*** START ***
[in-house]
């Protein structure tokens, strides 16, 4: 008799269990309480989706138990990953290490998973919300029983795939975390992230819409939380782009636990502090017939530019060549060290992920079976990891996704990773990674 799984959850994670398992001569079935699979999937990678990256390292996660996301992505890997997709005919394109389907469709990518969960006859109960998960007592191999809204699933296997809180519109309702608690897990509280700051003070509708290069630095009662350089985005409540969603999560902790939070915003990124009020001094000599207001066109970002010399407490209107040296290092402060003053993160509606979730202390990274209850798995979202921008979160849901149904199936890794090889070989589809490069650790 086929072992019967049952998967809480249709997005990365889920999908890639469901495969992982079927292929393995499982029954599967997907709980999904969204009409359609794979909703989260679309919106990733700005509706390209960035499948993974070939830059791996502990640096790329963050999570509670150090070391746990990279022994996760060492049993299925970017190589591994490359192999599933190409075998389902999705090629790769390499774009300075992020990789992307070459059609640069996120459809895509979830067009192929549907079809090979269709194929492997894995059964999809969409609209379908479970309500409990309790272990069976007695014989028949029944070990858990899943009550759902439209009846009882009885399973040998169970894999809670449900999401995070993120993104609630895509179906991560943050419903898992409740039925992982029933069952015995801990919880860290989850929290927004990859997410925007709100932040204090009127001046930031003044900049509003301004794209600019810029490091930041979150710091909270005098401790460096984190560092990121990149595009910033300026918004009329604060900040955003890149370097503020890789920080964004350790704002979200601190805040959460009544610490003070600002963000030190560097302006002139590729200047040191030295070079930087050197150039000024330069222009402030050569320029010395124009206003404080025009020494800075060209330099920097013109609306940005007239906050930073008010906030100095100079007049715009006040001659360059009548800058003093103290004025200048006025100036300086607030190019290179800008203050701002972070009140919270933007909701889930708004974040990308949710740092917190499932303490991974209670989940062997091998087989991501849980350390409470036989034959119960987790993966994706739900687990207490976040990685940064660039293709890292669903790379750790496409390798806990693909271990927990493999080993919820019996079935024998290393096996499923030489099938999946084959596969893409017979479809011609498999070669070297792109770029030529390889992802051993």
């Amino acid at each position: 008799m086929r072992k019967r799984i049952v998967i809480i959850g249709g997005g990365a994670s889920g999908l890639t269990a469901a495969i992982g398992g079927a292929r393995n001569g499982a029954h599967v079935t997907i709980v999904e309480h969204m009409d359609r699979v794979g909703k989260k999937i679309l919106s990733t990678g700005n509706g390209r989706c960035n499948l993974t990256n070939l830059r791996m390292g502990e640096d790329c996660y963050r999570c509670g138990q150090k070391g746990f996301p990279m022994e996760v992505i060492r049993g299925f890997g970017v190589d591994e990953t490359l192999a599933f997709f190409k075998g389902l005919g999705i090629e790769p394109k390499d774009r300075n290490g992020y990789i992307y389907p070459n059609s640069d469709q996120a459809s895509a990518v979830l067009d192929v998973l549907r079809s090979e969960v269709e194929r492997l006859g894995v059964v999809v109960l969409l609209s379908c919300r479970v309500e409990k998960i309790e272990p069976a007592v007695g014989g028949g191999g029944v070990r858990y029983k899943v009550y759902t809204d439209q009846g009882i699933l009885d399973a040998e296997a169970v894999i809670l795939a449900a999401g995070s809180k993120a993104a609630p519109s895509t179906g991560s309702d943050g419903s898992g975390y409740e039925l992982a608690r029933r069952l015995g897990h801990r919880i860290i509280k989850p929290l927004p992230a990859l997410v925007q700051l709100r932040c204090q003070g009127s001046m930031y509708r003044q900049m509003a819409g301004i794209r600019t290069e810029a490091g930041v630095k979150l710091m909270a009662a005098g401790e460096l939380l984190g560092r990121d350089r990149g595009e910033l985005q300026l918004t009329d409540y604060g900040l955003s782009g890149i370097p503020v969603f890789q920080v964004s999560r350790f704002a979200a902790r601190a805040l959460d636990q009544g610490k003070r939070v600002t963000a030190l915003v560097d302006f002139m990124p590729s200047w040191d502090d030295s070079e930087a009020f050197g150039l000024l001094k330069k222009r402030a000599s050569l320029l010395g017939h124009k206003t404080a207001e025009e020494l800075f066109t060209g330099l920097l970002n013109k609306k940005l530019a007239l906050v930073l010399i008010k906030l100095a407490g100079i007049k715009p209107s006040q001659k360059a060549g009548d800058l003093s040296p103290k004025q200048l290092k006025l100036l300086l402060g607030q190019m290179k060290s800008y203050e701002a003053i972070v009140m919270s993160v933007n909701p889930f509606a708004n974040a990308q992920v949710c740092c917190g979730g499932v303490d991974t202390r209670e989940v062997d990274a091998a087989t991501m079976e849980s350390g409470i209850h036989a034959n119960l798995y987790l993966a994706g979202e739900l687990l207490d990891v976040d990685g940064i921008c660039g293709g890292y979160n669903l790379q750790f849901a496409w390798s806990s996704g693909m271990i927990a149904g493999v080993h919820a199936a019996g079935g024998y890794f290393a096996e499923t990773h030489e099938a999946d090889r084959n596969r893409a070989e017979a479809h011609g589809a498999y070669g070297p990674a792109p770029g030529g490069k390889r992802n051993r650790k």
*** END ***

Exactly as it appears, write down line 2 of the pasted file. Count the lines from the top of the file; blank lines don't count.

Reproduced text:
């Protein structure tokens, strides 16, 4: 008799269990309480989706138990990953290490998973919300029983795939975390992230819409939380782009636990502090017939530019060549060290992920079976990891996704990773990674 799984959850994670398992001569079935699979999937990678990256390292996660996301992505890997997709005919394109389907469709990518969960006859109960998960007592191999809204699933296997809180519109309702608690897990509280700051003070509708290069630095009662350089985005409540969603999560902790939070915003990124009020001094000599207001066109970002010399407490209107040296290092402060003053993160509606979730202390990274209850798995979202921008979160849901149904199936890794090889070989589809490069650790 086929072992019967049952998967809480249709997005990365889920999908890639469901495969992982079927292929393995499982029954599967997907709980999904969204009409359609794979909703989260679309919106990733700005509706390209960035499948993974070939830059791996502990640096790329963050999570509670150090070391746990990279022994996760060492049993299925970017190589591994490359192999599933190409075998389902999705090629790769390499774009300075992020990789992307070459059609640069996120459809895509979830067009192929549907079809090979269709194929492997894995059964999809969409609209379908479970309500409990309790272990069976007695014989028949029944070990858990899943009550759902439209009846009882009885399973040998169970894999809670449900999401995070993120993104609630895509179906991560943050419903898992409740039925992982029933069952015995801990919880860290989850929290927004990859997410925007709100932040204090009127001046930031003044900049509003301004794209600019810029490091930041979150710091909270005098401790460096984190560092990121990149595009910033300026918004009329604060900040955003890149370097503020890789920080964004350790704002979200601190805040959460009544610490003070600002963000030190560097302006002139590729200047040191030295070079930087050197150039000024330069222009402030050569320029010395124009206003404080025009020494800075060209330099920097013109609306940005007239906050930073008010906030100095100079007049715009006040001659360059009548800058003093103290004025200048006025100036300086607030190019290179800008203050701002972070009140919270933007909701889930708004974040990308949710740092917190499932303490991974209670989940062997091998087989991501849980350390409470036989034959119960987790993966994706739900687990207490976040990685940064660039293709890292669903790379750790496409390798806990693909271990927990493999080993919820019996079935024998290393096996499923030489099938999946084959596969893409017979479809011609498999070669070297792109770029030529390889992802051993």